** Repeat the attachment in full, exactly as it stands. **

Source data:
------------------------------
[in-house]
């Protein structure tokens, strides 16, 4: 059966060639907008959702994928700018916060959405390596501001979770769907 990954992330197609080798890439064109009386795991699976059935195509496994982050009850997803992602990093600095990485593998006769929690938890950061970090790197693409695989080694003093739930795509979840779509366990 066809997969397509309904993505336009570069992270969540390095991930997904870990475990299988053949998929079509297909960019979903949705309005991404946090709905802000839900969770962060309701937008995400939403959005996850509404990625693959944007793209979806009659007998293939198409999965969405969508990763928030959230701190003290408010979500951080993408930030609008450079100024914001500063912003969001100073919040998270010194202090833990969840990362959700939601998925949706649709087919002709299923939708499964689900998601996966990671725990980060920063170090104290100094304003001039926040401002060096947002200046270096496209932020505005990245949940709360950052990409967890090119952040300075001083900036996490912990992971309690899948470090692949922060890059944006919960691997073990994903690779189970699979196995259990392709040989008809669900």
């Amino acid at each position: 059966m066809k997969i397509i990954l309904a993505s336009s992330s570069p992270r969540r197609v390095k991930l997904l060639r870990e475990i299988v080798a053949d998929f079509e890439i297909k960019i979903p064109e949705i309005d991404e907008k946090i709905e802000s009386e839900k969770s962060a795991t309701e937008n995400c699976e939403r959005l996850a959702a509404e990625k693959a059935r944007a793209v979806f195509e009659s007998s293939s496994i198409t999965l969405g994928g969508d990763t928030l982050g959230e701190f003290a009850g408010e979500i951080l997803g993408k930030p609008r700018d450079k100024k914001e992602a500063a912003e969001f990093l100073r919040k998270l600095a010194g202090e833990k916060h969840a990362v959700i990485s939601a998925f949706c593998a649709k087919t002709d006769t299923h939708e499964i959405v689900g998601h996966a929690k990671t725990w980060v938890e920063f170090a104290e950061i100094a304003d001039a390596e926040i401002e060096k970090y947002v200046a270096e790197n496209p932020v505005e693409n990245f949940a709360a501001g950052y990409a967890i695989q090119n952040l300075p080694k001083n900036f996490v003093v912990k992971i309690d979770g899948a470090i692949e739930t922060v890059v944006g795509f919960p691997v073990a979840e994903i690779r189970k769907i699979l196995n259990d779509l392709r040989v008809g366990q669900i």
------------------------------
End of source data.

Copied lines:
[in-house]
């Protein structure tokens, strides 16, 4: 059966060639907008959702994928700018916060959405390596501001979770769907 990954992330197609080798890439064109009386795991699976059935195509496994982050009850997803992602990093600095990485593998006769929690938890950061970090790197693409695989080694003093739930795509979840779509366990 066809997969397509309904993505336009570069992270969540390095991930997904870990475990299988053949998929079509297909960019979903949705309005991404946090709905802000839900969770962060309701937008995400939403959005996850509404990625693959944007793209979806009659007998293939198409999965969405969508990763928030959230701190003290408010979500951080993408930030609008450079100024914001500063912003969001100073919040998270010194202090833990969840990362959700939601998925949706649709087919002709299923939708499964689900998601996966990671725990980060920063170090104290100094304003001039926040401002060096947002200046270096496209932020505005990245949940709360950052990409967890090119952040300075001083900036996490912990992971309690899948470090692949922060890059944006919960691997073990994903690779189970699979196995259990392709040989008809669900």
């Amino acid at each position: 059966m066809k997969i397509i990954l309904a993505s336009s992330s570069p992270r969540r197609v390095k991930l997904l060639r870990e475990i299988v080798a053949d998929f079509e890439i297909k960019i979903p064109e949705i309005d991404e907008k946090i709905e802000s009386e839900k969770s962060a795991t309701e937008n995400c699976e939403r959005l996850a959702a509404e990625k693959a059935r944007a793209v979806f195509e009659s007998s293939s496994i198409t999965l969405g994928g969508d990763t928030l982050g959230e701190f003290a009850g408010e979500i951080l997803g993408k930030p609008r700018d450079k100024k914001e992602a500063a912003e969001f990093l100073r919040k998270l600095a010194g202090e833990k916060h969840a990362v959700i990485s939601a998925f949706c593998a649709k087919t002709d006769t299923h939708e499964i959405v689900g998601h996966a929690k990671t725990w980060v938890e920063f170090a104290e950061i100094a304003d001039a390596e926040i401002e060096k970090y947002v200046a270096e790197n496209p932020v505005e693409n990245f949940a709360a501001g950052y990409a967890i695989q090119n952040l300075p080694k001083n900036f996490v003093v912990k992971i309690d979770g899948a470090i692949e739930t922060v890059v944006g795509f919960p691997v073990a979840e994903i690779r189970k769907i699979l196995n259990d779509l392709r040989v008809g366990q669900i």